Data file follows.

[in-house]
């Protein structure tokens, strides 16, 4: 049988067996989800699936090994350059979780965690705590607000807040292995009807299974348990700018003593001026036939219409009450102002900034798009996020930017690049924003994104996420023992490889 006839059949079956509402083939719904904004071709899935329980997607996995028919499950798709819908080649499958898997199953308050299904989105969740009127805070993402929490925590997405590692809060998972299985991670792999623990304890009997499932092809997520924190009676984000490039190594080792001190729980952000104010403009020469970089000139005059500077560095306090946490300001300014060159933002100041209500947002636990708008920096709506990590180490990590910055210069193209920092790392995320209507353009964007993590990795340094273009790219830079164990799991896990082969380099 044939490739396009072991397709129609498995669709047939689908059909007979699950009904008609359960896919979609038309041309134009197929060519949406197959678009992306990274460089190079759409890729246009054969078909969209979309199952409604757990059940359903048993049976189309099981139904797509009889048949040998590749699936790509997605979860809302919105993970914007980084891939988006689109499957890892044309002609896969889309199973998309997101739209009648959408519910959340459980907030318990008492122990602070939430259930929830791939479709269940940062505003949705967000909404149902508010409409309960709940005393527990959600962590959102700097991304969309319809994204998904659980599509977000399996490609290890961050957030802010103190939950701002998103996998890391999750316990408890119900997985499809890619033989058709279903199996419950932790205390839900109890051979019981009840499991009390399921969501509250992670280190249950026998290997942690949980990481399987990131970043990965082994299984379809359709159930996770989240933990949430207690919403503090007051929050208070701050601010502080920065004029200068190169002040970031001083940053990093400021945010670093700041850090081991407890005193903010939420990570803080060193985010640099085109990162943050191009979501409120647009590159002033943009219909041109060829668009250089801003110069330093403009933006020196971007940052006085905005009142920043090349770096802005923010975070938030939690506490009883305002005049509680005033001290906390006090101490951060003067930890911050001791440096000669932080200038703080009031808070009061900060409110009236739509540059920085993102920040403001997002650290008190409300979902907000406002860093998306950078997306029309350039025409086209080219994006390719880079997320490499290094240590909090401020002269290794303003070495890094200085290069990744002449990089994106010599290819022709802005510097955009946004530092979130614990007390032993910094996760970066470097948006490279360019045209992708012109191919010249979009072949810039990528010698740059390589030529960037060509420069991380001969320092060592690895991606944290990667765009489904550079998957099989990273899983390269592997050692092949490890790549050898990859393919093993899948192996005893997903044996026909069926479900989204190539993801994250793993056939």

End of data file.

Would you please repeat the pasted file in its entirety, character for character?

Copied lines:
[in-house]
């Protein structure tokens, strides 16, 4: 049988067996989800699936090994350059979780965690705590607000807040292995009807299974348990700018003593001026036939219409009450102002900034798009996020930017690049924003994104996420023992490889 006839059949079956509402083939719904904004071709899935329980997607996995028919499950798709819908080649499958898997199953308050299904989105969740009127805070993402929490925590997405590692809060998972299985991670792999623990304890009997499932092809997520924190009676984000490039190594080792001190729980952000104010403009020469970089000139005059500077560095306090946490300001300014060159933002100041209500947002636990708008920096709506990590180490990590910055210069193209920092790392995320209507353009964007993590990795340094273009790219830079164990799991896990082969380099 044939490739396009072991397709129609498995669709047939689908059909007979699950009904008609359960896919979609038309041309134009197929060519949406197959678009992306990274460089190079759409890729246009054969078909969209979309199952409604757990059940359903048993049976189309099981139904797509009889048949040998590749699936790509997605979860809302919105993970914007980084891939988006689109499957890892044309002609896969889309199973998309997101739209009648959408519910959340459980907030318990008492122990602070939430259930929830791939479709269940940062505003949705967000909404149902508010409409309960709940005393527990959600962590959102700097991304969309319809994204998904659980599509977000399996490609290890961050957030802010103190939950701002998103996998890391999750316990408890119900997985499809890619033989058709279903199996419950932790205390839900109890051979019981009840499991009390399921969501509250992670280190249950026998290997942690949980990481399987990131970043990965082994299984379809359709159930996770989240933990949430207690919403503090007051929050208070701050601010502080920065004029200068190169002040970031001083940053990093400021945010670093700041850090081991407890005193903010939420990570803080060193985010640099085109990162943050191009979501409120647009590159002033943009219909041109060829668009250089801003110069330093403009933006020196971007940052006085905005009142920043090349770096802005923010975070938030939690506490009883305002005049509680005033001290906390006090101490951060003067930890911050001791440096000669932080200038703080009031808070009061900060409110009236739509540059920085993102920040403001997002650290008190409300979902907000406002860093998306950078997306029309350039025409086209080219994006390719880079997320490499290094240590909090401020002269290794303003070495890094200085290069990744002449990089994106010599290819022709802005510097955009946004530092979130614990007390032993910094996760970066470097948006490279360019045209992708012109191919010249979009072949810039990528010698740059390589030529960037060509420069991380001969320092060592690895991606944290990667765009489904550079998957099989990273899983390269592997050692092949490890790549050898990859393919093993899948192996005893997903044996026909069926479900989204190539993801994250793993056939």